Virtualisation: the next big resource?

Unquestionably, virtualisation is a hot topic that has attracted a lot of interest from both big and small players in the storage arena. As the complexities of storage infrastructures increase, customers are beginning to realise the need for additional hardware and software that will help them be more productive for less expense.

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By  Peter Branton Published  February 27, 2005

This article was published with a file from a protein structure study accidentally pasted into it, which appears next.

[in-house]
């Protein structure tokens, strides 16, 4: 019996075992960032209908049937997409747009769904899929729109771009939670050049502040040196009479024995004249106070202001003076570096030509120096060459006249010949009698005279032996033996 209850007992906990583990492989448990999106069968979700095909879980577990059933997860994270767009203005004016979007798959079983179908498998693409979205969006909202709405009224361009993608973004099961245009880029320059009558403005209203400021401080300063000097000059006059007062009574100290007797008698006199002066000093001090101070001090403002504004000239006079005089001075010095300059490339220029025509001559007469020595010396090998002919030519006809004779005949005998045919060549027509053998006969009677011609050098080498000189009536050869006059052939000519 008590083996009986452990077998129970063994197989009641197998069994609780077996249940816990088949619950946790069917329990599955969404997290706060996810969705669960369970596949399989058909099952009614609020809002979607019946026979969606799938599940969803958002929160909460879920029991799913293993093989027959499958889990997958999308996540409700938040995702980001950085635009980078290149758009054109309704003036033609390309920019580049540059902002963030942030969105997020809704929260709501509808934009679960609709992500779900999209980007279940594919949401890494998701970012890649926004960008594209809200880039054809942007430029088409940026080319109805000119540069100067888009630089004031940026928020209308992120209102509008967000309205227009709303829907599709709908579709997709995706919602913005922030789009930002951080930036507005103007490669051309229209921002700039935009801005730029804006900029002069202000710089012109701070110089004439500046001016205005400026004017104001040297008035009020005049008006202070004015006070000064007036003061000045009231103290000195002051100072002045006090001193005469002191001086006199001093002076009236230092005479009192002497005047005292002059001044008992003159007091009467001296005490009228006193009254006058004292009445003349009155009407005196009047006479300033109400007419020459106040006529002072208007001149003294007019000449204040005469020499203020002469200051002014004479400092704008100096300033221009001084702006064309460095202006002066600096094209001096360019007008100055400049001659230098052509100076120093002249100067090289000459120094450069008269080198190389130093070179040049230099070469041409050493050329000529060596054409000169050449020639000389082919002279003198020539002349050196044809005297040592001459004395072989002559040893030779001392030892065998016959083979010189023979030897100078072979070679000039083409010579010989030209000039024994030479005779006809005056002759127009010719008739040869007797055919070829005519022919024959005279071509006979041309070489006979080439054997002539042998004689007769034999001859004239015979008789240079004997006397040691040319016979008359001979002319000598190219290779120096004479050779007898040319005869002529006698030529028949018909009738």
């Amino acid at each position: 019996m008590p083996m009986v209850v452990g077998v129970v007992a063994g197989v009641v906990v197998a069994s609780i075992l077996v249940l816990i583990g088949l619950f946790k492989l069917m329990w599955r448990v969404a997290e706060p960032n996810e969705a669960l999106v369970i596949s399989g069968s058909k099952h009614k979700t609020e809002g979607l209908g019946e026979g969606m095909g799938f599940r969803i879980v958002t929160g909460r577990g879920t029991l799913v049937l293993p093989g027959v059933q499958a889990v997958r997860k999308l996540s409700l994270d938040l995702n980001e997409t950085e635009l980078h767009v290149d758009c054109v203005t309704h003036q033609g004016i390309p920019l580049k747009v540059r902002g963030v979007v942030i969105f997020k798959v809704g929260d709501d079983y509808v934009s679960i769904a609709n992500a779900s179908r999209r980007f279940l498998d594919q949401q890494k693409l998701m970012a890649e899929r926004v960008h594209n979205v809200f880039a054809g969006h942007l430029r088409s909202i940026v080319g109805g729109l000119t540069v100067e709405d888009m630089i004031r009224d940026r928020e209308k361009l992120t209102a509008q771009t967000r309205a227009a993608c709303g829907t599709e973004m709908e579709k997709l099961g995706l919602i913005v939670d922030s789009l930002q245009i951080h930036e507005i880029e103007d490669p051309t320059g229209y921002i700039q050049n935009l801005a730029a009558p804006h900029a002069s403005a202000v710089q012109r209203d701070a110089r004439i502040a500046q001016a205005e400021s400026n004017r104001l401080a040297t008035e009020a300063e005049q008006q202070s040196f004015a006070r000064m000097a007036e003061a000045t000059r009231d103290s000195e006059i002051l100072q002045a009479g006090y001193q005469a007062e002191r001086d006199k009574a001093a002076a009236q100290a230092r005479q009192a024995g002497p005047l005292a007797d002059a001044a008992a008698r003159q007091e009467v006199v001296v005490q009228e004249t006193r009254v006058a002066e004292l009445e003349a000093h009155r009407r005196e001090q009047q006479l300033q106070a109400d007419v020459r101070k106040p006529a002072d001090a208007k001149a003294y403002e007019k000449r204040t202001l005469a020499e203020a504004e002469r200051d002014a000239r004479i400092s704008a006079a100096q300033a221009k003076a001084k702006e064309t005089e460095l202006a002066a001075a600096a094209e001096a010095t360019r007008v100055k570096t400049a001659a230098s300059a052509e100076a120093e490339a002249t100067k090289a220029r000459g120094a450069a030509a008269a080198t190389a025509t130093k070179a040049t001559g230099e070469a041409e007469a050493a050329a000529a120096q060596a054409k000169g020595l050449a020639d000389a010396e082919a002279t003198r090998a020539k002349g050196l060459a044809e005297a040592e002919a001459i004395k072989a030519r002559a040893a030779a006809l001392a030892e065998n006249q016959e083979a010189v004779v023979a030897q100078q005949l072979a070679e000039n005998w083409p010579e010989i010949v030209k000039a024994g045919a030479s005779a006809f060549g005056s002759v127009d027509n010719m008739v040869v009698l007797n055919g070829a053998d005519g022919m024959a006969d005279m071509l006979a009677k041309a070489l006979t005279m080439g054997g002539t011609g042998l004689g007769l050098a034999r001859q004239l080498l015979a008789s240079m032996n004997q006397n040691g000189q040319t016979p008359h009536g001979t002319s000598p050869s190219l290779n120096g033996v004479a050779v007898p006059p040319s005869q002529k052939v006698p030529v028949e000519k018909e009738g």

Introduction|~||~||~|Unquestionably, virtualisation is a hot topic that has attracted a lot of interest from both big and small players in the storage arena. As the complexities of storage infrastructures increase, customers are beginning to realise the need for additional hardware and software that will help them be more productive for less expense. Virtualisation became one of the more attractive alternatives, not only because it fits the required profile, but also because it opened new business opportunities for vendors. Virtualisation, as a technology, is aimed at maximising a company’s storage resources. It compiles the available storage elements into a single logical storage pool, so despite having multiple storage disks, for example, users see it only as one storage system. It does the process in the background to isolate the intricate details involved, thereby saving customers the physical complexities of storage management. “Virtualisation is a tool that solves issues that traditional storage technology cannot solve. It’s a layer that helps customers function as easy and as fast as possible, without going into the complication of the details,” says Ashraf Helmy, StorageWorks product marketing manager, HP Middle East. “Without virtualisation, companies are only going to use roughly 50% of their storage resources. But with virtualisation, they can increase that usage to up to 80%,” adds Paul Ransted, a business technologist at Computer Associates Middle East. It was first implemented on the server or host. Host-based virtualisation involves the formation of logical volume managers or virtual disks, which points to the physical storage. It gave companies the freedom to choose any storage device, allowing applications to remain online while file systems and volume sizes are adjusted. However, given the processing efforts involved, it consumes a lot of CPU cycles. In addition, virtualisation must be administered on each server. Vendors then migrated the technology to the array. This storage-based strategy was able to lower the usage of processing power and proved it to be more easy to manage. On the downside, this approach is proprietary, meaning customers were locked into a single storage vendor because one vendor’s array could not be replicated to another’s. The third and most recent development in the storage industry is the network-based approach. In response to proprietary issues, storage intelligence was moved away from the server and the array and was positioned at the network. Often referred to as the SAN- (storage area networking) based virtualisation, the technology is embedded in networking switches or routers, allowing storage resource management to be executed within the network itself. ||**||The right fit |~||~||~|Because of these various approaches, the market is currently swamped with products that come under different names and guises. Computer Associates has Vtape, a virtual tape solution that allows customers to optimise and manage their tape resources. It has also worked with third-party entities to produce several virtualisation solutions for its BrightStor range, including StoreAge’s Storage Virtualisation Manager. Meanwhile, HP has developed a virtualisation solution that coincides with its Adaptive Enterprise strategy. Called StorageWorks, it is composed of so-called “smart cells” that take on multiple storage functions. Each cell is loaded with its own front-end processors, disk and storage device, and can be assigned different software personalities, which can be loaded dynamically depending on what the company demands are. Hitachi Data Systems and Sun both offer virtualisation support to EMC’s storage range with their TagmaStore Universal Storage Platform and Sun StorEdge, respectively. IBM has SAN Volume Control and SAN File System. On top of that, the market can expect to see upgrades and new launches in the next few months. For instance, according to Said Akar, technical account manager for the UAE and Oman for EMC Middle East, his company is planning to launch a turnkey storage network virtualisation device called the Storage Router in the second quarter of 2005. The router is the result of an almost year long collaboration between the storage vendor, which is providing the software that manages the network virtualisation, and networking vendors Cisco, Brocade and McData, which will supply next-generation switches. Not to be outdone, IBM has upgraded its TotalStorage SAN Volume Controller (SVC) storage virtualisation. Version 2.1.1,which will be available on the 25 March, lets SVC connect to X86 servers running Windows NT, 2000 or 2003, as well as Red Hat’s Linux Advanced Server and Novell’s SUSE Linux 8 and NetWare. Even the open source community has joined in the virtualisation fray. This month, at LinuxWorld, the community unveiled a virtualisation product called Xen, which is the open source version of EMC’s VMWare, where VMWare is EMC’s virtualisation infrastructure in the x86 space. ||**||Muddy waters |~||~||~|As the technology gradually scales up the mainstream adoption ladder, its popularity is also becoming more of a quandary. The topic of storage virtualisation has often triggered debates within the industry, primarily because the technology means different things to different vendors. Over time, the real essence of virtualisation has been diluted mainly because vendors — in their quest to rework the technology to suit their needs — have somehow muddied the waters when it comes to defining it. “The vendors themselves are the cause of the confusion, mainly because each one defines virtualisation based on the features the company offers,” says Helmy. “Everyone defines the technology depending on the product that fits his own portfolio.” “Virtualisation is a big buzzword. The complete vision of virtualisation does not exist. We just have the bits and pieces here and there,” admits Akar. Heini Booysen, program manager for IDC Middle East and North Africa, blames all the confusion on a lack of awareness. He says vendors have not put much effort into getting a definition out and explaining what pluses it can do for companies. Market confusion over the technology is also compounded by the fact that there are no defined standards as yet. The closest the technology has come to standardisation has been through the efforts of the SNIA (Storage Networking Industry Association), which has created a taxonomy of basic virtualisation concepts and associations. But apart from that, little has been done to push any virtualisation policies. “The concept is attractive in its simplicity, but the implementation raises vexing problems. There is no agreement on where virtualisation should occur. In addition, there are almost no standard interfaces. Although highly desirable, virtualisation, in practice, has turned out to be far from simple,” adds Ransted. In spite of the fact that a majority of the storage players are involved in some way with the SNIA, the industry is still divided. The vendors are not yet ready to take it to the next level. For fear of losing their competitive edge, they have remained “proprietary” about their virtualisation strategies. “There aren’t a lot of industry standards for virtualisation. There are a few, but do all the vendors agree with the same standards? No, they don’t because they’re going for different things. That’s the problem,” says Ransted. “There needs to be [more standards], but I don’t see it in the immediate future. To create standards, you need to involve a lot of consolidation in the market.” Mohamed El-Shanawany, storage sales manager for IBM Middle East, agrees. “The fact that the implementations are different is one of the reasons why it’s not yet time to form virtualisation standards,” he says. Consequently, the current lack of standards has also led to issues of interoperability, according to Booysen. “The lack of standards is a problem. As with any other technology, if there’s a lack of standards you are going to have customers who won’t buy into it. As soon as we have a more standardised approach, there will be more interoperability between vendors. You will find virtualisation becoming more prevalent,” he adds. Booysen believes that as the technology matures, vendors will start to open up to competition in order to make sure their products work with each other. “There are very few vendors that have a whole product suite. The only way to make sure that their customers are happy is to become partners with other vendors,” he explains. While the debate continues, storage vendors have to make do with whatever standards and certifications are on offer. According to El-Shanawany, all of IBM’s storage products adhere to the SNIA’s Storage Management Initiative Specification, which monitors and manages all storage-related systems. Companies wishing to adopt a virtualisation approach, on the other hand, should look for “openness” when choosing a vendor, El-Shanawany advises. “For now, what customers should look at in a virtualisation solution is whether it works with products from different vendors or not,” advises El-Shanawany. “They should look for openness and whether or not the solution supports the SNIA standards.” “If you want to implement a working virtualisation strategy, there are four things you have to consider: performance scalability, value-added functionality, manageability, and support,” Akar adds. ||**||The benefits|~||~||~|When the industry eventually agrees on standards and manages to eliminate vendor lock-in, storage virtualisation promises to deliver a number of significant benefits for both the customers and vendors. For the enterprise, it holds the key to better disk utilisation, tiered storage, consolidated data services and centralised management. For the vendors, storage virtualisation will most likely turn into one of the industry’s cash cows, with IDC predicting that the storage resource management market — to which storage virtualisation is a sub-segment — is expected to grow by 15.4% in 2008, in a market estimated to be worth US$4.54 billion. Here in the Gulf, the same market is valued to be at US$35.9 million. “Virtualisation is becoming a very important market sector. It will definitely become one of the key components of any comprehensive enterprise network,” says Booysen. ||**||